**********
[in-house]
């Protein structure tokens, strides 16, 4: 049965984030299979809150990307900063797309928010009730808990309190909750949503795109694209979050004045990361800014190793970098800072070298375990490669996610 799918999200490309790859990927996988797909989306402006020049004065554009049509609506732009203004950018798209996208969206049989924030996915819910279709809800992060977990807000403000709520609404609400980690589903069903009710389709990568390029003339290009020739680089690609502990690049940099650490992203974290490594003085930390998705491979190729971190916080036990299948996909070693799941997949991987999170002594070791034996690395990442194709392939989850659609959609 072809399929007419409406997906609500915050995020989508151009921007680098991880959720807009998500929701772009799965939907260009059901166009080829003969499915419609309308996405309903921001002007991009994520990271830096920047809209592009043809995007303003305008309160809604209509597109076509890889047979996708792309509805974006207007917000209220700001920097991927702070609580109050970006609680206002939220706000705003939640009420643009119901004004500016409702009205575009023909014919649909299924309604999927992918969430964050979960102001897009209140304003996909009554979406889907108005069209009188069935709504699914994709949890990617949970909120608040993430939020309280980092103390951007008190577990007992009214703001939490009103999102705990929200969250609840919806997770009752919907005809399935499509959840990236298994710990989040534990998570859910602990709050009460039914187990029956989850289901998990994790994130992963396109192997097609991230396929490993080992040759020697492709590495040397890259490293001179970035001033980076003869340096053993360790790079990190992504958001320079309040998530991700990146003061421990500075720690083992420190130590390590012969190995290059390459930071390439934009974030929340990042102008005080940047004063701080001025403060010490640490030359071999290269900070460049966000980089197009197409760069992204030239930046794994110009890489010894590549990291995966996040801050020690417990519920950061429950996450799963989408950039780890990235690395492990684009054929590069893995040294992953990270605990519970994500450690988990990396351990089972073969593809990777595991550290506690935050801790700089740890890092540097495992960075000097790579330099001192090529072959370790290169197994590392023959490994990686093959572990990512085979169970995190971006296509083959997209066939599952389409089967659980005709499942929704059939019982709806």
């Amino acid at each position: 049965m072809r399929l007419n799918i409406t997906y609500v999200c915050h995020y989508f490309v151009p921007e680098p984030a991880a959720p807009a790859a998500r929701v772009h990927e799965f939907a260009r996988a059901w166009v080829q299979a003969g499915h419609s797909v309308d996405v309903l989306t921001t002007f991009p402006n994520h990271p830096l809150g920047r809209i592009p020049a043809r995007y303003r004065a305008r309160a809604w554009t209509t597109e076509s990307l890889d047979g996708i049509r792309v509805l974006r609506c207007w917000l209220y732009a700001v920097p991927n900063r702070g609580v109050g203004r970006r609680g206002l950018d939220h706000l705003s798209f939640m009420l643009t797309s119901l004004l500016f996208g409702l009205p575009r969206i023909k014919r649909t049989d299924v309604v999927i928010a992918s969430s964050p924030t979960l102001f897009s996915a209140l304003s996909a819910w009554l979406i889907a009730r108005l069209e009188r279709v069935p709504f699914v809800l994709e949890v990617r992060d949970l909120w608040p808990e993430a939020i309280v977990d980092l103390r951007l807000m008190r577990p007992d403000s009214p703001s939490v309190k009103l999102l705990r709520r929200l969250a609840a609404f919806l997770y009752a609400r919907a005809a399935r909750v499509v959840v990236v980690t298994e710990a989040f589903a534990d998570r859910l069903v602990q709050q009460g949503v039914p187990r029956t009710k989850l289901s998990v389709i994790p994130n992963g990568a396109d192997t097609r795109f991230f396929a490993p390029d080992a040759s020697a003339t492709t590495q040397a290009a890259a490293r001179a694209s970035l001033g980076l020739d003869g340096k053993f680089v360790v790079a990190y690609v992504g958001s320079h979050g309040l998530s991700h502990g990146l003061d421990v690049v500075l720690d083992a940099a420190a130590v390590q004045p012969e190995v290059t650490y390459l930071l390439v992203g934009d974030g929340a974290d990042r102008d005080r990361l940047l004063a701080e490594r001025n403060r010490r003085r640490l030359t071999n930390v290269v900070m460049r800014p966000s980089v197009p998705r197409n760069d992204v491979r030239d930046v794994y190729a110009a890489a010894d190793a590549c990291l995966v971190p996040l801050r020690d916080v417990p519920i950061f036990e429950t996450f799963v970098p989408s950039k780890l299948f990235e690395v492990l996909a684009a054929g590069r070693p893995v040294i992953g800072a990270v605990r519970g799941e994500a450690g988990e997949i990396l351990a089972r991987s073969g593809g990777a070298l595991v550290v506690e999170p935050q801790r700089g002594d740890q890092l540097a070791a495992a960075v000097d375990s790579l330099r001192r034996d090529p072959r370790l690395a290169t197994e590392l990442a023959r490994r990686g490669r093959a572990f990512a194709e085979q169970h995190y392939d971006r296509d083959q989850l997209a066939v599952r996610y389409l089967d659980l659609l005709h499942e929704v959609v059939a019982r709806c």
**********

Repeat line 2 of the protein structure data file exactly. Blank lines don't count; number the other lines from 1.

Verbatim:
């Protein structure tokens, strides 16, 4: 049965984030299979809150990307900063797309928010009730808990309190909750949503795109694209979050004045990361800014190793970098800072070298375990490669996610 799918999200490309790859990927996988797909989306402006020049004065554009049509609506732009203004950018798209996208969206049989924030996915819910279709809800992060977990807000403000709520609404609400980690589903069903009710389709990568390029003339290009020739680089690609502990690049940099650490992203974290490594003085930390998705491979190729971190916080036990299948996909070693799941997949991987999170002594070791034996690395990442194709392939989850659609959609 072809399929007419409406997906609500915050995020989508151009921007680098991880959720807009998500929701772009799965939907260009059901166009080829003969499915419609309308996405309903921001002007991009994520990271830096920047809209592009043809995007303003305008309160809604209509597109076509890889047979996708792309509805974006207007917000209220700001920097991927702070609580109050970006609680206002939220706000705003939640009420643009119901004004500016409702009205575009023909014919649909299924309604999927992918969430964050979960102001897009209140304003996909009554979406889907108005069209009188069935709504699914994709949890990617949970909120608040993430939020309280980092103390951007008190577990007992009214703001939490009103999102705990929200969250609840919806997770009752919907005809399935499509959840990236298994710990989040534990998570859910602990709050009460039914187990029956989850289901998990994790994130992963396109192997097609991230396929490993080992040759020697492709590495040397890259490293001179970035001033980076003869340096053993360790790079990190992504958001320079309040998530991700990146003061421990500075720690083992420190130590390590012969190995290059390459930071390439934009974030929340990042102008005080940047004063701080001025403060010490640490030359071999290269900070460049966000980089197009197409760069992204030239930046794994110009890489010894590549990291995966996040801050020690417990519920950061429950996450799963989408950039780890990235690395492990684009054929590069893995040294992953990270605990519970994500450690988990990396351990089972073969593809990777595991550290506690935050801790700089740890890092540097495992960075000097790579330099001192090529072959370790290169197994590392023959490994990686093959572990990512085979169970995190971006296509083959997209066939599952389409089967659980005709499942929704059939019982709806």